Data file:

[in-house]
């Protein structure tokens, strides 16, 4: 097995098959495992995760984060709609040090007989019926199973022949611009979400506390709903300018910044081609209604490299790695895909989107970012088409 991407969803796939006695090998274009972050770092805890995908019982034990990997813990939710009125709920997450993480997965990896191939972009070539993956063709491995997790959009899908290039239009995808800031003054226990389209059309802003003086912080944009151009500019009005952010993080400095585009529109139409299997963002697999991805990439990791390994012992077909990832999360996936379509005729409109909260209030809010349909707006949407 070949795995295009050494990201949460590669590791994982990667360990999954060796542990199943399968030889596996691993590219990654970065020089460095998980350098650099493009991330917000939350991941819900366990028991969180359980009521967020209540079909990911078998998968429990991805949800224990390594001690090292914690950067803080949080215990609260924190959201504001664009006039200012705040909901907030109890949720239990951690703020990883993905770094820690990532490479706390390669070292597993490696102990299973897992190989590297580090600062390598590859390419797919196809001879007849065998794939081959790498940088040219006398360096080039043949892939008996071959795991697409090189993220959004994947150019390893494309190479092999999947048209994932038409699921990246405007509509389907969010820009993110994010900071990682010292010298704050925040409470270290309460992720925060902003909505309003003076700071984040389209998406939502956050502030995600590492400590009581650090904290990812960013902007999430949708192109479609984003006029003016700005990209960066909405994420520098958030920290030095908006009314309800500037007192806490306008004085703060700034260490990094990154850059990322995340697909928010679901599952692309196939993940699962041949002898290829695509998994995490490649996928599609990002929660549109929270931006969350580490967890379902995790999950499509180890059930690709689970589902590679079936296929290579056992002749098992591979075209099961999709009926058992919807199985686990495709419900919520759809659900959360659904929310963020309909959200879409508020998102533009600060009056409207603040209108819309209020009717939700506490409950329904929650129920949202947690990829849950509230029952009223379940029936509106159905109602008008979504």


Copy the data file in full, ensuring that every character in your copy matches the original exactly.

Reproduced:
[in-house]
């Protein structure tokens, strides 16, 4: 097995098959495992995760984060709609040090007989019926199973022949611009979400506390709903300018910044081609209604490299790695895909989107970012088409 991407969803796939006695090998274009972050770092805890995908019982034990990997813990939710009125709920997450993480997965990896191939972009070539993956063709491995997790959009899908290039239009995808800031003054226990389209059309802003003086912080944009151009500019009005952010993080400095585009529109139409299997963002697999991805990439990791390994012992077909990832999360996936379509005729409109909260209030809010349909707006949407 070949795995295009050494990201949460590669590791994982990667360990999954060796542990199943399968030889596996691993590219990654970065020089460095998980350098650099493009991330917000939350991941819900366990028991969180359980009521967020209540079909990911078998998968429990991805949800224990390594001690090292914690950067803080949080215990609260924190959201504001664009006039200012705040909901907030109890949720239990951690703020990883993905770094820690990532490479706390390669070292597993490696102990299973897992190989590297580090600062390598590859390419797919196809001879007849065998794939081959790498940088040219006398360096080039043949892939008996071959795991697409090189993220959004994947150019390893494309190479092999999947048209994932038409699921990246405007509509389907969010820009993110994010900071990682010292010298704050925040409470270290309460992720925060902003909505309003003076700071984040389209998406939502956050502030995600590492400590009581650090904290990812960013902007999430949708192109479609984003006029003016700005990209960066909405994420520098958030920290030095908006009314309800500037007192806490306008004085703060700034260490990094990154850059990322995340697909928010679901599952692309196939993940699962041949002898290829695509998994995490490649996928599609990002929660549109929270931006969350580490967890379902995790999950499509180890059930690709689970589902590679079936296929290579056992002749098992591979075209099961999709009926058992919807199985686990495709419900919520759809659900959360659904929310963020309909959200879409508020998102533009600060009056409207603040209108819309209020009717939700506490409950329904929650129920949202947690990829849950509230029952009223379940029936509106159905109602008008979504």